Birch Bark Basket Making
Anyone who’s ever lived up North knows that the birch is as precious as gold. Birch bark is useful for fire, shelter, and communication, birch sap is edible, and the inner bark of the yellow and black birches can be ground into flour and their twigs made into tea.
Paper Birch bark has been used for birch bark baskets by all of the Native American tribes who live where birch grows. In my area at this time of year, birch bark baskets were used for collecting maple sap.
Making a birch bark basket is fairly simple. I recommend that you practice measuring and cutting with a piece of paper or cardboard first, so you can see how different cuts affect the shape of the birch bark basket. Because you will need to use a sharp knife and/or a large needle, kids under 13 should do this project with their parents.
Harvesting Birch Bark
You do not ever need to take birch bark from a live tree. When birch trees die, the wood rots out from the inside, leaving the bark. Take bark from a dead tree, scrape or peel off the damp inner layers, and you should find beautiful, pink bark within. You can also ask friends or neighbors if they have birch in their woodpile!
Materials Needed for your birch bark basket:
- 1 relatively square piece of birch bark, at least 10”by 10”, not too thin.
- Upholstery Needle (Can be replaced by knife tip.)
- Artificial Sinew or any other cordage, at least 3.5 yards
- Ruler & Pencil
- Strong reeds, willow shoots, red osier dogwood, or other material to make hoop for rim.
- A sharp knife
Birch Bark Basket Steps: (These steps correspond with the illustrations above)
- 1. Decide how tall you want the walls of your basket to be – for example, 1.5 inches. Then measure that distance in from each edge of the bark in several places on each side. Use the pencil to mark the 1.5” point along each edge, then use the ruler to connect all the marks in 4 light lines that parallel the 4 edges. These lines show where your walls will fold up from the basket’s bottom.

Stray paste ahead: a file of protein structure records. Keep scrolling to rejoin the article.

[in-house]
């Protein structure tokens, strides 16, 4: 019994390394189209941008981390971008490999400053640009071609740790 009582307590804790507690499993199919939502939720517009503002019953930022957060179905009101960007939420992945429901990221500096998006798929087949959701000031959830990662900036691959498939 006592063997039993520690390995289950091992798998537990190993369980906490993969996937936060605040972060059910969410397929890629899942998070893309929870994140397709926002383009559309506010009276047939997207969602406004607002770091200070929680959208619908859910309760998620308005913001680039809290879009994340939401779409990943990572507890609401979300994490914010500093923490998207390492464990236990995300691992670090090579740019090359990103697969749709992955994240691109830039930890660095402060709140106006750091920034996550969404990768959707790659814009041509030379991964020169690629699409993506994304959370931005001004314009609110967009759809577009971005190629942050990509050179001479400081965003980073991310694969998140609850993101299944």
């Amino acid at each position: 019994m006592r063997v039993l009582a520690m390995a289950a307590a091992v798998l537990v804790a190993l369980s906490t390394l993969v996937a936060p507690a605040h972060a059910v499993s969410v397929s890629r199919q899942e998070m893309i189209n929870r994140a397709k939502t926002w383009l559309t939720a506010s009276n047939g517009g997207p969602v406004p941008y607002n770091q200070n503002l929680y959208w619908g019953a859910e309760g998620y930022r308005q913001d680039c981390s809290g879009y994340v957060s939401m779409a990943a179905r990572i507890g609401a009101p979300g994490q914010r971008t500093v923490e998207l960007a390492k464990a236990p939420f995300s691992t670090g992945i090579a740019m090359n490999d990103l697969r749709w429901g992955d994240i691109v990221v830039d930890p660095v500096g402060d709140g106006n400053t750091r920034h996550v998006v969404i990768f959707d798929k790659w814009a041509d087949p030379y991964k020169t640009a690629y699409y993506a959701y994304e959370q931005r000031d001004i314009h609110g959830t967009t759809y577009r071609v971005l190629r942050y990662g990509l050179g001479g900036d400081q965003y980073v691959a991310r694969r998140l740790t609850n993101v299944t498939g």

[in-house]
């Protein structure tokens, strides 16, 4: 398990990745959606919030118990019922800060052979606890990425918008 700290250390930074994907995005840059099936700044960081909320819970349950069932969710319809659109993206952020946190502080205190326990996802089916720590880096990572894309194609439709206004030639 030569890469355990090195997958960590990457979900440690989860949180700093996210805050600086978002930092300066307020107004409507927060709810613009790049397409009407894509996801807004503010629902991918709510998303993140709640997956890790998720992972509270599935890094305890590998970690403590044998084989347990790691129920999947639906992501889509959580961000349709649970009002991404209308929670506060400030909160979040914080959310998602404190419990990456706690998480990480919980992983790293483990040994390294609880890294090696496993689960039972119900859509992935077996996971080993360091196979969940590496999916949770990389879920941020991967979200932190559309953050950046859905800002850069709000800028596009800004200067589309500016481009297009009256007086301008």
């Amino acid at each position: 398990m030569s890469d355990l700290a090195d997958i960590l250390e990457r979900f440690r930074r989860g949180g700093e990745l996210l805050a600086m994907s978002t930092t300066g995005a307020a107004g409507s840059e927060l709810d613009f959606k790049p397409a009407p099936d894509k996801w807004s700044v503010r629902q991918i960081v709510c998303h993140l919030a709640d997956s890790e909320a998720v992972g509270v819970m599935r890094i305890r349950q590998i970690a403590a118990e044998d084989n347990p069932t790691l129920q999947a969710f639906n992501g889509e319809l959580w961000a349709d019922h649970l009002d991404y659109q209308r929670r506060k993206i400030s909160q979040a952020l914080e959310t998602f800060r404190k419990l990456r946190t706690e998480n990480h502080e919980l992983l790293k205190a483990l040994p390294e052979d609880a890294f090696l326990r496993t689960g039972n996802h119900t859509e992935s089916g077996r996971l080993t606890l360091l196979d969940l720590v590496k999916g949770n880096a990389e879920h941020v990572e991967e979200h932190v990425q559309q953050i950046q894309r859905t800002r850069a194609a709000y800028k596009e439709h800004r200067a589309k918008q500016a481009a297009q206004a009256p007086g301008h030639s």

- 2. Cut in from each of the corners to the intersections of the pencil lines. If you simply slit along the line from the corners to the intersections, you’ll be able to sew a shallow bowl; if you cut wedges out, you’ll end up with a steep-sided basket. Experiment with pieces of paper before cutting your bark. If you have used very thick bark, you may need to score with the tip of your knife along your pencil lines to get the sides to fold up. Be careful not to cut all the way through!
- One corner at a time, fold the walls up so the corners overlap and sew them together. Be very gentle when pushing your needle through so as not to tear the bark – never make a hole closer than .5” from the edge. If you don’t have a needle, lay the bark flat, make holes where you will need them with the tip of your knife, (go all the way around the rim as well) then sew the corners.
- First, make a hoop as close in size as possible to the rim of your basket. Then lay the hoop on top of the basket and stitch it tightly on. The diagrams show two possible stitches to use. Erase any visible pencil marks, and you’re done!